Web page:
The main issues districts around the country face is not receiving funding for not opening the required number of days for any reason. Apparently outside of California there is not much sound provisions in the education code for force majeure waivers.

I do understand some places are closing school for every little thing. Though isn't it more important to have alternative learning provisions planned rather than scheduling a makeup day on a legal holiday in another term in which the kids who do show up would not do much if any learning anyways, yet still had to contend with cramming due to the lost days on the previous quarter.

I also believe that its not much of an issue outside of the US based on how schools are run.
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Old 02-23-2019, 07:55 PM
 
Location: Nebraska
1,117 posts, read 973,433 times
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What I've never understood is adding days on at the end of the year. This is no education going on those last days of school. By the time state testing is done , I'm sure everyone is like " I'm so done with this place" Take away their scheduled days off or give them less days off during the school year period.
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Old 02-23-2019, 08:08 PM
 
Location: North Beach, MD on the Chesapeake
33,287 posts, read 40,713,698 times
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Quote:
Originally Posted by BJW50 View Post
What I've never understood is adding days on at the end of the year. This is no education going on those last days of school. By the time state testing is done , I'm sure everyone is like " I'm so done with this place" Take away their scheduled days off or give them less days off during the school year period.
End of the year add ons is the path of least resistance. Parents raise holy hell if Easter is truncated. My former system tried it a couple years ago and got so much flack that the Board publicly slapped the Superintendent around and changed it back.
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Old 02-23-2019, 11:36 PM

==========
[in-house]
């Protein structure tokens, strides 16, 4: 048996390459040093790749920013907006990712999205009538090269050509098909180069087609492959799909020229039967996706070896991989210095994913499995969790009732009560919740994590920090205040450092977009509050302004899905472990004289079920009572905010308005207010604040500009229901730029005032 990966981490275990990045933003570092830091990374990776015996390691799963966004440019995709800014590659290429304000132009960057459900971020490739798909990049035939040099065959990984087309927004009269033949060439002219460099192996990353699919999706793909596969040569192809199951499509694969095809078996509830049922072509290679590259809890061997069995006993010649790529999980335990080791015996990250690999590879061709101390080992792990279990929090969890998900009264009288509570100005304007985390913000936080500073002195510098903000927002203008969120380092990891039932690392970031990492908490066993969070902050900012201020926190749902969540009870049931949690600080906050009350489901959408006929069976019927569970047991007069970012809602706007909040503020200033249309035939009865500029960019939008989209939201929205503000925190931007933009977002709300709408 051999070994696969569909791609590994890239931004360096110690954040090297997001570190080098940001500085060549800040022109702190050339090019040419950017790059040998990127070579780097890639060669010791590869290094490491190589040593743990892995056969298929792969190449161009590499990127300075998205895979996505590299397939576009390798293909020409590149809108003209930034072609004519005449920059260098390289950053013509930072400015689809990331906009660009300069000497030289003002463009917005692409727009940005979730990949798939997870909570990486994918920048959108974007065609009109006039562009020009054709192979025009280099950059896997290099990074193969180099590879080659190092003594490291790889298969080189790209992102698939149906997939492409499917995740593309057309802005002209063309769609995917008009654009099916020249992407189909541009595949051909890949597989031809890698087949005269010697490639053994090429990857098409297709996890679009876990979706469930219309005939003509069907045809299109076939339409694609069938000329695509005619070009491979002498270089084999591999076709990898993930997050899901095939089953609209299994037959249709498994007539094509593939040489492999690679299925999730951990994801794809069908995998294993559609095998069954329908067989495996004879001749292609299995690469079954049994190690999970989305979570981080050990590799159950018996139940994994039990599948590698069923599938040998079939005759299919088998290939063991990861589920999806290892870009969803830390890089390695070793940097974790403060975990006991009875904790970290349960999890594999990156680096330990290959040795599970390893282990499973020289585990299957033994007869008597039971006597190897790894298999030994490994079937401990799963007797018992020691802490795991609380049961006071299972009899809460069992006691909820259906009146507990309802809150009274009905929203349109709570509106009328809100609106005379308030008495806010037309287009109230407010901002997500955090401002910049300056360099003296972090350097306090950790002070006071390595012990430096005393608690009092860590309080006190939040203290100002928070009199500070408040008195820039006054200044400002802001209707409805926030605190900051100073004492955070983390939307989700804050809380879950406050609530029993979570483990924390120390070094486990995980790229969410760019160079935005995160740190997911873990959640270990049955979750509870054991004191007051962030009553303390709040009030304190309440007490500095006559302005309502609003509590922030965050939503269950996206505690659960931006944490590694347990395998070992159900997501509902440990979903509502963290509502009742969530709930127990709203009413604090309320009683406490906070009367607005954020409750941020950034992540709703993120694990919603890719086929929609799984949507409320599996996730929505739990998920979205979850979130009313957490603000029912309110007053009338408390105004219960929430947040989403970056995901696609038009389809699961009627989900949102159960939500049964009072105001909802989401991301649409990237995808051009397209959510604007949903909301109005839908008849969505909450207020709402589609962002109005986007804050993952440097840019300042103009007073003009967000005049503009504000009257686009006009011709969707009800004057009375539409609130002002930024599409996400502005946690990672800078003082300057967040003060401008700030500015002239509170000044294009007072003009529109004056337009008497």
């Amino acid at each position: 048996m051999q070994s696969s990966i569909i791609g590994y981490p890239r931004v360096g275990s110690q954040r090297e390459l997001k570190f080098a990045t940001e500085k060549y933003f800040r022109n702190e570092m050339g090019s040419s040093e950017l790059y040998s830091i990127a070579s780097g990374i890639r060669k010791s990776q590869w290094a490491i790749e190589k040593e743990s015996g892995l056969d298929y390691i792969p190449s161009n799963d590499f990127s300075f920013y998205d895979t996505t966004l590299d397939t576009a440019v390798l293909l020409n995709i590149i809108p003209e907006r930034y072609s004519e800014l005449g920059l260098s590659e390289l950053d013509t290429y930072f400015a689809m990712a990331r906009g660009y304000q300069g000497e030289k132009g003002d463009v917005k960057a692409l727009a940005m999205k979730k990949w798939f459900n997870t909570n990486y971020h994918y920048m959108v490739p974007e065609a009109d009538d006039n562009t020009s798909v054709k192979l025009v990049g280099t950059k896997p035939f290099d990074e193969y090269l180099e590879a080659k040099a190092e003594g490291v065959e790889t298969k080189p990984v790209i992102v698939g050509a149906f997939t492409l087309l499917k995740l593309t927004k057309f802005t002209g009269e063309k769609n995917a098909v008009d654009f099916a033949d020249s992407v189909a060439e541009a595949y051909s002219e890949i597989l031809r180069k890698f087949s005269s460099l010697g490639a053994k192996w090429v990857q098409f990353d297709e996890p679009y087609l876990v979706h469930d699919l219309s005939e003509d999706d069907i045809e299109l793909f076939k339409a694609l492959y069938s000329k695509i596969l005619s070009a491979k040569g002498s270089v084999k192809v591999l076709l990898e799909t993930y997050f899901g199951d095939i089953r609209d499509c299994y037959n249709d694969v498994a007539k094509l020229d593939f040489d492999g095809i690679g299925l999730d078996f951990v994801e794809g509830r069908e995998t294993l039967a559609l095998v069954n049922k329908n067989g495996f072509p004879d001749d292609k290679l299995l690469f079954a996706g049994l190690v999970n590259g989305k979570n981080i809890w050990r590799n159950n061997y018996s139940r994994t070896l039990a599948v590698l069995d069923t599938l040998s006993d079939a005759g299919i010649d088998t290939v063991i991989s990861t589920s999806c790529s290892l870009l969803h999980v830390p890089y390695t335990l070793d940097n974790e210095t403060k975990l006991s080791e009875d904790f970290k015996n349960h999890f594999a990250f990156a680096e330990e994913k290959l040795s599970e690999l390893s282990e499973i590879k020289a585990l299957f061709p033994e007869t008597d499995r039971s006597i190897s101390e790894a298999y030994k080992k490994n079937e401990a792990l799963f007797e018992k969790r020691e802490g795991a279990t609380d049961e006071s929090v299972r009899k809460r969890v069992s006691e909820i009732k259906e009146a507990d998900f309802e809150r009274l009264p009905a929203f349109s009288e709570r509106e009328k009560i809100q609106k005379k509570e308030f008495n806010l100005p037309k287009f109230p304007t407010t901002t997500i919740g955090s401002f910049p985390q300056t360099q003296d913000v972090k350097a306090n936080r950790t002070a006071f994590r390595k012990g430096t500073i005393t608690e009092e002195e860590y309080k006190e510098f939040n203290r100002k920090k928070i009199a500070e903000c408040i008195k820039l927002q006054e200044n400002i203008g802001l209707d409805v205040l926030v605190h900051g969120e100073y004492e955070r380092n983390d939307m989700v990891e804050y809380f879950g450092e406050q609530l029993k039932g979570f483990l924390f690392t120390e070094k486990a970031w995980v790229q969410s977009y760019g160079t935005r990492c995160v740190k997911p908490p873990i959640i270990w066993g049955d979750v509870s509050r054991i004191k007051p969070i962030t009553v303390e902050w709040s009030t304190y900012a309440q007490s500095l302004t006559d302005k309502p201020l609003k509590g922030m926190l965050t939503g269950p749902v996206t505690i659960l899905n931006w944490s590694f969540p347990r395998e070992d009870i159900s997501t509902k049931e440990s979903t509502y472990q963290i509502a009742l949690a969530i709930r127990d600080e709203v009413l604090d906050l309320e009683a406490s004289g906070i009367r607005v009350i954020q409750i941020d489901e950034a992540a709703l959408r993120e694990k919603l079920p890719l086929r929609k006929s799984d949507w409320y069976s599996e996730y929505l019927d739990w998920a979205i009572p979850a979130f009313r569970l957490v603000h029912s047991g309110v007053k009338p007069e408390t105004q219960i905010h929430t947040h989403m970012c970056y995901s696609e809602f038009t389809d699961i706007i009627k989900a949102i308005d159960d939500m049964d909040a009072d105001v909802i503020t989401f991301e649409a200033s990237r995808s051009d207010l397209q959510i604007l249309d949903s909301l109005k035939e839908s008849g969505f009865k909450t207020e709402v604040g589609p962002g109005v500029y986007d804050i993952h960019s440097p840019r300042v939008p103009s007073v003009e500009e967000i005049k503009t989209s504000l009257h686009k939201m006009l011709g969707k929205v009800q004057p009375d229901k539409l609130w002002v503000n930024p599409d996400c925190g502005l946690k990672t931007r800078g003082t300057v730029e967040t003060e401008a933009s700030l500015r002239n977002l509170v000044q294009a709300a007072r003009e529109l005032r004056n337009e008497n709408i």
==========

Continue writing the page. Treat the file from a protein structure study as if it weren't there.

Location: Foot of the Rockies
86,001 posts, read 100,795,537 times
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Quote:
Originally Posted by BJW50 View Post
What I've never understood is adding days on at the end of the year. This is no education going on those last days of school. By the time state testing is done , I'm sure everyone is like " I'm so done with this place" Take away their scheduled days off or give them less days off during the school year period.
Our state's testing period is in April! No matter when the year ends, the last few days are the "wrap-up". I don't know how adding make-up days to the end changes that.
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Old 02-24-2019, 06:46 PM
 
1,230 posts, read 538,577 times
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Based on responses I always think would it make better sense for school systems to have a contengency plan should schools be interrupted for any reason whether the district administration overreacted or not? I.e should a large storm thats likely to interrupt school be already forecasted, there should be alternative ways to get coursework from teachers to students whether as a packet or digital. Or having a conference call, as even if students don't have computer or Internet they should at least have phones. There would be no harm done should school still end up open as normal.

I find even if a district builds in snow days, Would the planned snow days on the second semester actually allow the first semester be extended more days for teachers to catch up on the missing coursework due to the unexpected interruption and students time to prepare for their final exams? I know that many times snowed in days or other emergency cancellation occur a few weeks before the end of term or finals week.
Wouldn't it make better sense if school days were extended i.e each class period by five minutes starting from the day closest to the end of semester or finals. As students would generally do nothing but study that close to final examination on those weeks. Or the days leading up to state tests for that matter.

One thing slightly off topic that I am annoyed with is how much time middle and high school students spend getting from classroom to classroom each day if only we can cut down on that and use the time for learning.